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Shimon Peres seemed to deal a fatal blow to the modern "big bang" theory this week, telling the Post on Wednesday that he was not interested in a formal pre-election alliance with Prime Minister Ariel Sharon.
As so often before, the pollsters are providing Peres with the reason to believe that, however improbable given his track record, this time he really will win the premiership outright. And so, even if Sharon leaves the Likud and seeks to establish a new mainstream political party emphasizing a readiness to relinquish a considerable proportion of the West Bank, Peres is adamant that Labor would consider partnering him only after the election results are in, if such a coalition were the best way for Labor to take power.
Behind the scenes, though, some in Labor are still urging the "big bang" the establishment of an alliance of pro-Sharon ex-Likudniks and leading figures from Labor, Shinui and beyond ahead of polling day. One of these advocates insisted to me this week that such an alliance was still on the cards, and said he personally would be prepared to simply discard Labor, and that Peres should too, in order to make it happen.
Indicating that he did not share Peres's belief that his time had finally come, this Labor leader spoke of his hope that Peres, a range of other established politicians, and outsiders such as ex-Shin Bet chief Avi Dichter and Ben-Gurion University President Avishai Braverman would rally together behind Sharon on a centrist ticket that could sweep to power.
Although it is widely assessed that a new Sharon faction, Labor and Shinui running separately would garner more seats than an alliance running together, the devil is in the distribution: The whole point of bolting the Likud, for Sharon, would be to remain prime minister. If his new faction were to run separately, it would be truly remarkable for him to emerge after polling day with the largest Knesset faction and thus be tasked by the president with forming a new coalition. If, however, he headed a wide alliance, its prospects of winning more seats than a Binyamin Netanyahu-led pro-Greater Israel Likud would be more realistic.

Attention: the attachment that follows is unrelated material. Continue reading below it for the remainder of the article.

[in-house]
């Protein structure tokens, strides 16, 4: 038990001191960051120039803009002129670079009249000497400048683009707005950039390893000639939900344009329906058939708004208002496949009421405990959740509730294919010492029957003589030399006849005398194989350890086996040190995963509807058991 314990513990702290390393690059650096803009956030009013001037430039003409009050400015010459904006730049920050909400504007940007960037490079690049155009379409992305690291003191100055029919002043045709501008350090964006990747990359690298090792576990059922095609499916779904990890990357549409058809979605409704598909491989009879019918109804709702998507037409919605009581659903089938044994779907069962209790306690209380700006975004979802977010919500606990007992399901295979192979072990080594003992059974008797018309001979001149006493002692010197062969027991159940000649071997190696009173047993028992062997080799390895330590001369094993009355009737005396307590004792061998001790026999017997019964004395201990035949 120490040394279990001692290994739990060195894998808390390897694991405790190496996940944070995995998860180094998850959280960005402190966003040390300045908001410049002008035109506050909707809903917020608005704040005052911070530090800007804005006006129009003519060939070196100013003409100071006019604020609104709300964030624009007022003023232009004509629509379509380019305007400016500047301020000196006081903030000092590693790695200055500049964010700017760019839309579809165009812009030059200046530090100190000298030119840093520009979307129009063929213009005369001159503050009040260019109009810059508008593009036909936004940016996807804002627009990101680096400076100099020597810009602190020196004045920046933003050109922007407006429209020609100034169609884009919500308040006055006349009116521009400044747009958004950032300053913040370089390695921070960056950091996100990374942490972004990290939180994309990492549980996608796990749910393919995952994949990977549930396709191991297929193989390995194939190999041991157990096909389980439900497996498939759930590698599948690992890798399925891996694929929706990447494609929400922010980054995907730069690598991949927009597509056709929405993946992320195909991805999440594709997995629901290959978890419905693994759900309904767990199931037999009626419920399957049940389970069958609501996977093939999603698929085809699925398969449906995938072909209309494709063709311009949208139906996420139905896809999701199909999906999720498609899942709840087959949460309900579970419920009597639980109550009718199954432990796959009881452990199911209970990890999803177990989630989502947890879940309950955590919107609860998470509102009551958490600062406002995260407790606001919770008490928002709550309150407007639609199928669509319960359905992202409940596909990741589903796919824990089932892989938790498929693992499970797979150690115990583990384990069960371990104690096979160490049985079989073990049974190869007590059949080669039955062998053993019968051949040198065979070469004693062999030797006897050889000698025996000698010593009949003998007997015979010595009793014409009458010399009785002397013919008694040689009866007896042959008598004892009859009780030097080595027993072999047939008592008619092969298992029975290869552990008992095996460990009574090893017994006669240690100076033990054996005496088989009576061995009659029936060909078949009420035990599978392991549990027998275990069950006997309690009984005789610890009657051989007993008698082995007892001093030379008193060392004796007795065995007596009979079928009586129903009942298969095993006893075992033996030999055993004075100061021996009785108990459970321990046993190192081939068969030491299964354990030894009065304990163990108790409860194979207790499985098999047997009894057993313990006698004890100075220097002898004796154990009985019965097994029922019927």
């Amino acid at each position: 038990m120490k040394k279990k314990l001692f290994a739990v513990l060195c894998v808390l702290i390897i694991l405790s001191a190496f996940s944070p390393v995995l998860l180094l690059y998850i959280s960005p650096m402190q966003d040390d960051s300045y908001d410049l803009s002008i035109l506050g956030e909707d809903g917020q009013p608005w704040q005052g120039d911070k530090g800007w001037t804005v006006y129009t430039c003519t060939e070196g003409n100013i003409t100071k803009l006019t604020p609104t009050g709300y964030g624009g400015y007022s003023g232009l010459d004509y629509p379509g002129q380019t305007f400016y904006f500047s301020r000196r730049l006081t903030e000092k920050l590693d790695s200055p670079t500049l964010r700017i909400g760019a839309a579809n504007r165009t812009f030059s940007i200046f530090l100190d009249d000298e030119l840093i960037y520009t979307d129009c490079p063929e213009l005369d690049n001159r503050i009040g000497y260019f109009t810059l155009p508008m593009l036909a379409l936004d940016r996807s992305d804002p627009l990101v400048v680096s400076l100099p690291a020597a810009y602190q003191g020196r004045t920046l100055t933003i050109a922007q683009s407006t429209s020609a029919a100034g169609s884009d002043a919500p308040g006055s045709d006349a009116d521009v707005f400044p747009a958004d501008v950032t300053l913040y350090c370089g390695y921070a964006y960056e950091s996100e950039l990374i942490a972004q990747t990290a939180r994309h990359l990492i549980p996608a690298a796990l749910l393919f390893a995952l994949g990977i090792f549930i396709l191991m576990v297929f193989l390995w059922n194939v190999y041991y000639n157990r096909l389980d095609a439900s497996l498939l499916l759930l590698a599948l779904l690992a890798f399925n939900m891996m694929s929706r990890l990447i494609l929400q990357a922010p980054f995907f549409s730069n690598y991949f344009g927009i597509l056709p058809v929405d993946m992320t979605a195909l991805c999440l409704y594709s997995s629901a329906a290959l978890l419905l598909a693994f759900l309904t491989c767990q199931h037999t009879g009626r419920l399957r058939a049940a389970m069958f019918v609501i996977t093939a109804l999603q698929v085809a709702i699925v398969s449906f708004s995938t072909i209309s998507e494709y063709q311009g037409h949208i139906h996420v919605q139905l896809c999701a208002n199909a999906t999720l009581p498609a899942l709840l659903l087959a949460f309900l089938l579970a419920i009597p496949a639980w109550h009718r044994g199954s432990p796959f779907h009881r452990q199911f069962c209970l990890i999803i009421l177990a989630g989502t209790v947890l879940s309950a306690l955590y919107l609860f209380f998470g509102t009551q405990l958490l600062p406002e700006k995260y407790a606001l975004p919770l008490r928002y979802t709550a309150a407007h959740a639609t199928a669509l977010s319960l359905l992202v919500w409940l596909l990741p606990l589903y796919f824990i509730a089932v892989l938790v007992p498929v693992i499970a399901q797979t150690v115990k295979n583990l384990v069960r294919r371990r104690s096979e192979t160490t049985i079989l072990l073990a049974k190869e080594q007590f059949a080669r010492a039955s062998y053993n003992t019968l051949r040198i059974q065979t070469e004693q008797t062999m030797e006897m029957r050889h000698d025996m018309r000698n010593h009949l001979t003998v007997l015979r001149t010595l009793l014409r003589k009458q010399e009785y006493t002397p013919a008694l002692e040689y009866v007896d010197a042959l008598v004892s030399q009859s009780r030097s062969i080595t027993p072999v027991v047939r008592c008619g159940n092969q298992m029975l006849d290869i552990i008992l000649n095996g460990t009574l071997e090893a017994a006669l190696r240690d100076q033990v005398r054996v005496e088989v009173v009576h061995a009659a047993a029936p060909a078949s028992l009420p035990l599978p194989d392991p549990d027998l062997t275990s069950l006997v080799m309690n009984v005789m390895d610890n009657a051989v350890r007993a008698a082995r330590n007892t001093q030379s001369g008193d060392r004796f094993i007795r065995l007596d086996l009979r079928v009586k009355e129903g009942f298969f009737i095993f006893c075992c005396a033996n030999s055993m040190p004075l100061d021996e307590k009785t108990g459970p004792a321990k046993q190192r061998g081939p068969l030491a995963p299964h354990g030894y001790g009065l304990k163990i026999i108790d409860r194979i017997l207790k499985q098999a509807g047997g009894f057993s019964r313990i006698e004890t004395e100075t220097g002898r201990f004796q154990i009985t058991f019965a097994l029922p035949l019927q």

In short, then, my source is trying to persuade his Labor party to get real, give up the illusion that Peres will next year become prime minister, and instead do its best to ensure that Sharon remains in the job - because only the new Arik, the man who relinquished Gaza, can get Labor's policies implemented.
If Peres maintains his adamant opposition, this source made plain that he would remain with Labor and make the best of it. For Sharon, by contrast, remaining with his current party and making the best of it may not be much of an option.
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Ever since Pakistan's foreign minister Khurshid Mahmood Kasuri and Israel's Silvan Shalom held a first public meeting in Turkey last Thursday, the Post has been inundated with e-mails from Pakistan and India expressing everything from delight to horror at the warming of relations. English-language message boards in Pakistan also reflect what our correspondent in Karachi reported in Sunday's Post is the "mixed" response to the prospect of Pakistani-Israeli diplomatic relations, with some contributors posting viciously anti-Semitic comments accusing Israel of all manner of crimes and conspiracies and others bemoaning the benightedness that has prevented normalized relations to date.
Still, last weekend, I was interviewed by telephone on Pakistan's Geo TV about the diplomatic breakthrough, and the questioning was rather better than mixed. (It is impossible for Pakistanis to call Israel, so they e-mailed me and I called them back. It is also impossible for Pakistanis to travel here; their passports are marked as valid everywhere but Israel.)
The interviewer wanted to hear straightforward information about what Israelis knew about Pakistan and how prominently the meeting was being reported. But he also encouraged me to talk about the advantages of open contacts in breaking down stereotypes and fostering dialogue, and gave me time, too, to stress Israel's hope that Pakistan's would be the first step on a road to a wider normalization.
Our reporter in Karachi, Hasan Kazmi, now says that he thinks the Pakistani government will have to wait a while for any further warming of ties, and that local media have been running headlines disputing the official claim that the contacts with Israel have Palestinian Authority blessing. The PA had merely been "informed" of the talks, it is now claimed, rather than backing them.
Nonetheless, the official word from Islamabad is that a government delegation will be traveling to "Gaza, Jerusalem and some other places" as early as next month, and "interacting with whoever is there."
Does this mean Israelis? Apparently so, because a Pakistani Foreign Ministry spokesman said on Tuesday that the delegation, once in the area, "would also get in touch with the Israeli authority."
Which leaves only the question of how an official Pakistani delegation will breach its own passport regulations.